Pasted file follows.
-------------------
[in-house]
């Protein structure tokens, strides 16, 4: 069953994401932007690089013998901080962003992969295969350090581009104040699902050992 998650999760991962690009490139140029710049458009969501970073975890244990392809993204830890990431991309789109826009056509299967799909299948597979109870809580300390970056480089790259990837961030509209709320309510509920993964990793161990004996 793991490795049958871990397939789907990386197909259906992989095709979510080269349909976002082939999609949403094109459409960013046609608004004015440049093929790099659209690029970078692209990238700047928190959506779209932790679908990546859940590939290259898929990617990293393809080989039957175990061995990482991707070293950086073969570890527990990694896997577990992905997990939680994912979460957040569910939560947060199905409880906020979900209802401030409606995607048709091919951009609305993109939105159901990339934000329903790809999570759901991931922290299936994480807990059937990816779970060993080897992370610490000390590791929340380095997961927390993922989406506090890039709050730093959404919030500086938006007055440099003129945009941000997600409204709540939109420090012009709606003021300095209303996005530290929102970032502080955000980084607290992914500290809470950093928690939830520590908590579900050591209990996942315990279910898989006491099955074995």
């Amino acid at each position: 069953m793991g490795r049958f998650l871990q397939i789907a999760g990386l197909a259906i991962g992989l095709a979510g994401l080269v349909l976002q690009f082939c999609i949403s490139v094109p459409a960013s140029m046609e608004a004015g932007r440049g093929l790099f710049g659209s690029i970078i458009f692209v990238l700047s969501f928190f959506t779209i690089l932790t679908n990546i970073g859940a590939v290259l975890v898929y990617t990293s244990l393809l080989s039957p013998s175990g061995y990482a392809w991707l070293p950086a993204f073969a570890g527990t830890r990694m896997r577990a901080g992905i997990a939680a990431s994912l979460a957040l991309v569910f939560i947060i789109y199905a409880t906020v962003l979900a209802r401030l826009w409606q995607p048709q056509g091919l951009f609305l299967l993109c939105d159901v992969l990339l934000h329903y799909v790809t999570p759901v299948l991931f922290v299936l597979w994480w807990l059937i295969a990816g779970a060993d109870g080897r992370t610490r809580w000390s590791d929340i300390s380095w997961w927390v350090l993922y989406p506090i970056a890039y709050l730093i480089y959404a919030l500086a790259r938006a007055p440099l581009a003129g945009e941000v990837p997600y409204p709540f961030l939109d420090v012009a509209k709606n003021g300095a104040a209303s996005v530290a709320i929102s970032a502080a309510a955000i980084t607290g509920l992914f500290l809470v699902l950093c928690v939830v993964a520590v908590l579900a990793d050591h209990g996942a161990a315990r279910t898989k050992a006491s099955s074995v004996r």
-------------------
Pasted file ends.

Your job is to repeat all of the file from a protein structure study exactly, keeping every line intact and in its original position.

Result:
[in-house]
């Protein structure tokens, strides 16, 4: 069953994401932007690089013998901080962003992969295969350090581009104040699902050992 998650999760991962690009490139140029710049458009969501970073975890244990392809993204830890990431991309789109826009056509299967799909299948597979109870809580300390970056480089790259990837961030509209709320309510509920993964990793161990004996 793991490795049958871990397939789907990386197909259906992989095709979510080269349909976002082939999609949403094109459409960013046609608004004015440049093929790099659209690029970078692209990238700047928190959506779209932790679908990546859940590939290259898929990617990293393809080989039957175990061995990482991707070293950086073969570890527990990694896997577990992905997990939680994912979460957040569910939560947060199905409880906020979900209802401030409606995607048709091919951009609305993109939105159901990339934000329903790809999570759901991931922290299936994480807990059937990816779970060993080897992370610490000390590791929340380095997961927390993922989406506090890039709050730093959404919030500086938006007055440099003129945009941000997600409204709540939109420090012009709606003021300095209303996005530290929102970032502080955000980084607290992914500290809470950093928690939830520590908590579900050591209990996942315990279910898989006491099955074995």
């Amino acid at each position: 069953m793991g490795r049958f998650l871990q397939i789907a999760g990386l197909a259906i991962g992989l095709a979510g994401l080269v349909l976002q690009f082939c999609i949403s490139v094109p459409a960013s140029m046609e608004a004015g932007r440049g093929l790099f710049g659209s690029i970078i458009f692209v990238l700047s969501f928190f959506t779209i690089l932790t679908n990546i970073g859940a590939v290259l975890v898929y990617t990293s244990l393809l080989s039957p013998s175990g061995y990482a392809w991707l070293p950086a993204f073969a570890g527990t830890r990694m896997r577990a901080g992905i997990a939680a990431s994912l979460a957040l991309v569910f939560i947060i789109y199905a409880t906020v962003l979900a209802r401030l826009w409606q995607p048709q056509g091919l951009f609305l299967l993109c939105d159901v992969l990339l934000h329903y799909v790809t999570p759901v299948l991931f922290v299936l597979w994480w807990l059937i295969a990816g779970a060993d109870g080897r992370t610490r809580w000390s590791d929340i300390s380095w997961w927390v350090l993922y989406p506090i970056a890039y709050l730093i480089y959404a919030l500086a790259r938006a007055p440099l581009a003129g945009e941000v990837p997600y409204p709540f961030l939109d420090v012009a509209k709606n003021g300095a104040a209303s996005v530290a709320i929102s970032a502080a309510a955000i980084t607290g509920l992914f500290l809470v699902l950093c928690v939830v993964a520590v908590l579900a990793d050591h209990g996942a161990a315990r279910t898989k050992a006491s099955s074995v004996r």